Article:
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Bait shrimp is one of the cheapest and most common types of fresh bait used in both saltwater and freshwater fishing. Anglers choose it because it can be purchased all year, and it is successful with many types of fish species, including bass and trout. Curing bait shrimp helps keep the flesh firm so the bait lasts longer on your fishing line.
Items you will need
Quart-sized mayonnaise jar
2 lbs. headless bait shrimp
Obtain large shrimp that have had their heads removed. The larger the shrimp, the easier it is to cure and the least likely it is to disintegrate or fall apart while fishing. Larger shrimp will lower your chances of accidentally catching a fish that is too small. Typically, anglers choose raw, non-frozen jumbo shrimp from the supermarket or refrigerated shrimp from a bait shop.
Cure the bait shrimp in your microwave. Cut the shrimp into half-inch pieces, and microwave on high for one to two minutes, or until the shrimp edges start to turn orange. This is the fastest method of curing for bait shrimp, and it helps solidify and firm the flesh to make it easier to fish.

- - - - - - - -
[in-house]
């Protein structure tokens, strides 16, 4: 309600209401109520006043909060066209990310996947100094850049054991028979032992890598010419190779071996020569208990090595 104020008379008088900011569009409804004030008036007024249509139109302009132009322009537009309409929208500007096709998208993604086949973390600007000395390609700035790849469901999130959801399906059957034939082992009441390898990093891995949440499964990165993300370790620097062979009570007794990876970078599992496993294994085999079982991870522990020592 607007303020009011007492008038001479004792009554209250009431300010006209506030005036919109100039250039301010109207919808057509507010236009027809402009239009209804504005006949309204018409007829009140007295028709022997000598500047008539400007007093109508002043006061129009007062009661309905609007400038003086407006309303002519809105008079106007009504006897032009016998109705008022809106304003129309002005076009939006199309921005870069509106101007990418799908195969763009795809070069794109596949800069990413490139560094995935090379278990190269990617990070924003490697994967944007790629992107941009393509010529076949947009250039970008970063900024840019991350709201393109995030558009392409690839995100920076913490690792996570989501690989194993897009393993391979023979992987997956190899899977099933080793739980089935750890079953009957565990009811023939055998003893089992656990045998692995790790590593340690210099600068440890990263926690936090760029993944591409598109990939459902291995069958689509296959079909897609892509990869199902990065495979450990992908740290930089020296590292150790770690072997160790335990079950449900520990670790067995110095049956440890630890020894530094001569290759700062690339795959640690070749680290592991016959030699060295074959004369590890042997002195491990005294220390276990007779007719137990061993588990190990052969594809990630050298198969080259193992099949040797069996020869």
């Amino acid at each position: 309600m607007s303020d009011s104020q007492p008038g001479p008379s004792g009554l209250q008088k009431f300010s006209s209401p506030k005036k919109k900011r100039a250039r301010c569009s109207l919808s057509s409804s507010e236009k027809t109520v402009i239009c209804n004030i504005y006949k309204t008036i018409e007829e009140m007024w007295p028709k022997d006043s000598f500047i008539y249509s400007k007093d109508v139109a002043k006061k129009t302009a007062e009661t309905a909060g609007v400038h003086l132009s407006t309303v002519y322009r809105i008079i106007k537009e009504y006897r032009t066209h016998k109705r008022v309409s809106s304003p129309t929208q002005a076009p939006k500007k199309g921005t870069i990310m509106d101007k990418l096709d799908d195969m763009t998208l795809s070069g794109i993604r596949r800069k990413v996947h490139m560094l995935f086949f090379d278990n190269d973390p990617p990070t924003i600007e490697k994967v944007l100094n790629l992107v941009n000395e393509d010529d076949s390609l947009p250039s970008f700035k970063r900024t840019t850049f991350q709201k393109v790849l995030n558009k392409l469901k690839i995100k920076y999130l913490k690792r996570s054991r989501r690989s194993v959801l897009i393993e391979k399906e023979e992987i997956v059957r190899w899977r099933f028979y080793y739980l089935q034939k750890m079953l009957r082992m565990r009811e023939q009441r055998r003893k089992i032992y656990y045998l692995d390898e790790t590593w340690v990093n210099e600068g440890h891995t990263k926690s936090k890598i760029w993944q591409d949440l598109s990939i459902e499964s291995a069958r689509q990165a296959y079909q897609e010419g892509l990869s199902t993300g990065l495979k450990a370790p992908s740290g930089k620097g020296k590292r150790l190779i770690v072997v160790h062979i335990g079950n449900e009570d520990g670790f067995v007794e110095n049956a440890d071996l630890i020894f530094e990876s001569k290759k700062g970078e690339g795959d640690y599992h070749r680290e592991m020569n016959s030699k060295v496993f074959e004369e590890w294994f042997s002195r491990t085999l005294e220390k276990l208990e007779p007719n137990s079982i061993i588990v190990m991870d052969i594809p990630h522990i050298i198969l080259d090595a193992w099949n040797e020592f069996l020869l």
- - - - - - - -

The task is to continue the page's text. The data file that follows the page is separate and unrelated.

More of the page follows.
Use brine curing, a more complex curing method that many anglers choose because it increases the shrimps' scent,, thus potentially attracting more fish. Prepare the shrimp by cutting the raw shrimp into half-inch pieces.
Pour half an inch of table salt into the bottom of the mayonnaise jar. Empty some shrimp peices into the jar, a single-layer thick. Cover with another half-inch of table salt, and add second layer of shrimp. Repeat until the jar is full.
Let the shrimp sit in your refrigerator for 14 days. This intensifies the scent of the shrimp while the brine cures the flesh, making the shrimp tougher and firmer so that it stays on your fishing hook. Remove shrimp pieces as needed, and place them in small plastic bags to take on your next fishing adventure.
Consider using a bait sauce or scent solution, whether you cured your shrimp with salt or in a microwave. Examples include Pro-Cure's bait scents and Tackle Nation's bait sauce, which you can spoon over your cured shrimp to further increase its scent.
Joshua Duvauchelle is a certified personal trainer and health journalist, relationships expert and gardening specialist. His articles and advice have appeared in dozens of magazines, including exercise workouts in Shape, relationship guides for Alive and lifestyle tips for Lifehacker. In his spare time, he enjoys yoga and urban patio gardening.